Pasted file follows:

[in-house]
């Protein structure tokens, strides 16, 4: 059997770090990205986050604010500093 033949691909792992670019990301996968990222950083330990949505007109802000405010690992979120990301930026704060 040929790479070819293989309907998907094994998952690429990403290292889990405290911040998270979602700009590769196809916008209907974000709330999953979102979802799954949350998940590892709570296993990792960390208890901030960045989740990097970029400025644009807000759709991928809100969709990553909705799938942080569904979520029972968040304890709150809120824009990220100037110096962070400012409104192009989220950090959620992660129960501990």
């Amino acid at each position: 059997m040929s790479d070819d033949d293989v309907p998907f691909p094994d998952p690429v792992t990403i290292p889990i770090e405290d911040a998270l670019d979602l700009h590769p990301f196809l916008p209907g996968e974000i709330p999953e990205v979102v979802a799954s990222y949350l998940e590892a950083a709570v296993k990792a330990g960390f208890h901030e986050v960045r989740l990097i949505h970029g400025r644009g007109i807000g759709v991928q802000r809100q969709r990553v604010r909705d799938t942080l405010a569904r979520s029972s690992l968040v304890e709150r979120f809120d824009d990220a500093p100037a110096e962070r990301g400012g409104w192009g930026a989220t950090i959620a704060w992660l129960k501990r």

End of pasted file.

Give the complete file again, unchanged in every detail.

[in-house]
């Protein structure tokens, strides 16, 4: 059997770090990205986050604010500093 033949691909792992670019990301996968990222950083330990949505007109802000405010690992979120990301930026704060 040929790479070819293989309907998907094994998952690429990403290292889990405290911040998270979602700009590769196809916008209907974000709330999953979102979802799954949350998940590892709570296993990792960390208890901030960045989740990097970029400025644009807000759709991928809100969709990553909705799938942080569904979520029972968040304890709150809120824009990220100037110096962070400012409104192009989220950090959620992660129960501990």
């Amino acid at each position: 059997m040929s790479d070819d033949d293989v309907p998907f691909p094994d998952p690429v792992t990403i290292p889990i770090e405290d911040a998270l670019d979602l700009h590769p990301f196809l916008p209907g996968e974000i709330p999953e990205v979102v979802a799954s990222y949350l998940e590892a950083a709570v296993k990792a330990g960390f208890h901030e986050v960045r989740l990097i949505h970029g400025r644009g007109i807000g759709v991928q802000r809100q969709r990553v604010r909705d799938t942080l405010a569904r979520s029972s690992l968040v304890e709150r979120f809120d824009d990220a500093p100037a110096e962070r990301g400012g409104w192009g930026a989220t950090i959620a704060w992660l129960k501990r």